Demolition work in much of the United States proved to be a hot, sweaty undertaking during the summer of 2022, as intermittent heat waves caused the summer to be one of the hottest on record.
Contrary to the meteorological climate, however, the market for the scrap iron generated at demolition jobs cooled considerably after hot winter and spring conditions.
By mid-August, prices for plate and structural (P&S) and heavy melting steel (HMS) scrap were down some $190 per ton compared with highs reached in March. Remarkably enough, however, hot and dry weather conditions halfway around the world seemed to be providing a reason for price increases as the hot summer dragged on.
Peaking in the spring
The price of No. 1 HMS, as tracked via steel mill purchases by the Raw Material Data Aggregation Service (RMDAS) of Pittsburgh-based Management Science Associates Inc., started 2022 at a level likely considered encouraging enough for demo contractors to harvest steel scrap and take it promptly to a recycling facility.
RMDAS, which tracks No. 1 HMS among benchmark grades nationally and in three geographic regions, had the grade starting the year with an average mill buying value of $421 per ton. The No. 1 HMS grade stayed at that value in February. The grade leapt in value in March, climbing 29 percent to $545 in the early March mill buying period.
However, March was the peak for No. 1 HMS, as it fell steadily in value in April, May and June, with the June buying period going below its January price at $395 per ton.
July brought more bad news, with U.S. mills paying an average of only $355 per ton for No. 1 HMS.
The commonly exported HMS grades fared no better in overseas markets, with metals information service Davis Index reporting steep plunges in pricing it tracks in Los Angeles, New York and other export regions.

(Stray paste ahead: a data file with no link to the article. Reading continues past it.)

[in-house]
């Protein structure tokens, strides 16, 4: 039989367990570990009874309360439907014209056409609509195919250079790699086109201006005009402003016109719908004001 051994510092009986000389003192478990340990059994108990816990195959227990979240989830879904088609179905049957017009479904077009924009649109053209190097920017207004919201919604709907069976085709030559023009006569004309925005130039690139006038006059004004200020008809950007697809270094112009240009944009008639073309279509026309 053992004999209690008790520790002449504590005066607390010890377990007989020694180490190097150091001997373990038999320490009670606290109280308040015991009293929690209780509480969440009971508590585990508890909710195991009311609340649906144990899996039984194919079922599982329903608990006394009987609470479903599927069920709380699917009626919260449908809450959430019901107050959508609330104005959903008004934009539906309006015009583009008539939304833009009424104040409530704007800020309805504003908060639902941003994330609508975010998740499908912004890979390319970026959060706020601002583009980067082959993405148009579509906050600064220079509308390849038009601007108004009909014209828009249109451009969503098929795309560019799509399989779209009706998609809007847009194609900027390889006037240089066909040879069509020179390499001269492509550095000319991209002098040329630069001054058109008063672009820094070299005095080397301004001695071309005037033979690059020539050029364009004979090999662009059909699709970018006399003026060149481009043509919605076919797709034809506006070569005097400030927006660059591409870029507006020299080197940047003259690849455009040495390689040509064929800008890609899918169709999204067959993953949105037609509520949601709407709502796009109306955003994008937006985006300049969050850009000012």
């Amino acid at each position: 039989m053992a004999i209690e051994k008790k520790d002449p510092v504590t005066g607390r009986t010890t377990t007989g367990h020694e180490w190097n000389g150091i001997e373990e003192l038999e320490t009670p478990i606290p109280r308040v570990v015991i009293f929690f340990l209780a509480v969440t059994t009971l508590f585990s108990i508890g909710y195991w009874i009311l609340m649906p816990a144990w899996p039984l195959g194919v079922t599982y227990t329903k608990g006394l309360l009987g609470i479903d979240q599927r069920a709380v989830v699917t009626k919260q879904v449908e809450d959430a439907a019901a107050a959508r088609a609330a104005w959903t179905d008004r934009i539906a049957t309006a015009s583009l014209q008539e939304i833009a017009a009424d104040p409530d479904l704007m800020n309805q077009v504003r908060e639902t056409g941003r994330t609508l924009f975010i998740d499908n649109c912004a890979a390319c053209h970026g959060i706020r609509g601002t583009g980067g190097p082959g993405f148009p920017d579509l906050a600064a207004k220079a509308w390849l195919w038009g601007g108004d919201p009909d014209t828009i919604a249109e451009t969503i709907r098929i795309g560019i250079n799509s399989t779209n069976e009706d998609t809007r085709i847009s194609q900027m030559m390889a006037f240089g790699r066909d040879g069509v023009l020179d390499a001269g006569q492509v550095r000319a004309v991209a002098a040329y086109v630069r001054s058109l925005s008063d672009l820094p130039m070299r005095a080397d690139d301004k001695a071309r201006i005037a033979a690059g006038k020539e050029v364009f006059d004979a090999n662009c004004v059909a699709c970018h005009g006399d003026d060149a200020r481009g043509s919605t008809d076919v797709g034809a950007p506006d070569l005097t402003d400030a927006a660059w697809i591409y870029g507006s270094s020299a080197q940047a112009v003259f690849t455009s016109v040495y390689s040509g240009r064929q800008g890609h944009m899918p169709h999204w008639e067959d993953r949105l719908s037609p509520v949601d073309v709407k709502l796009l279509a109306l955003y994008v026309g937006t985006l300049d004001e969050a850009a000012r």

Davis Index also tracks pricing for the P&S grade in the U.S. and globally, providing a service of particular interest to demolition contractors. A consumer (mill and foundry) buying price for P&S 5-foot and shorter scrap value calculated by Davis Index checked in at $508 per ton in March and $539 in April. Like HMS, however, the grade wilted in the heat of the summer, falling to $387 per ton as a July average.
A prolonged ferrous scrap price slump can change the estimates and calculations that lead to demolition activity in the U.S., though the impact generally has a lag time of several months. The concern among demolition contractors, however, is that low prices that carry on for more than about three months can rattle the confidence of property owners who were nearly ready to give the green light to an industrial or commercial demolition project.
Too hot (and dry) to handle
After the June through early August price drops that led to increasingly lower scale prices for demo contractors’ harvested scrap, a signal toward a slight uptick began appearing in mid-August.
Neither demand from North American steel mills nor the global economy necessarily had improved. Rather, a combination of factors led to dwindling supplies that finally allowed scrap iron sellers to refuse the lowest bids.
Aug. 17, Davis Index reported scale traffic in the Houston region, as one example, had been flat for several weeks in late July and early August as peddlers stayed away from yards for at least two reasons.
Veteran scrap trader and consultant Nathan Fruchter of New York-based Idoru Recycling tells Recycling Today (a sister publication to Construction & Demolition Recycling) his assessment of retail scrap trading activity in Europe—which was having a similar series of heat waves—in August.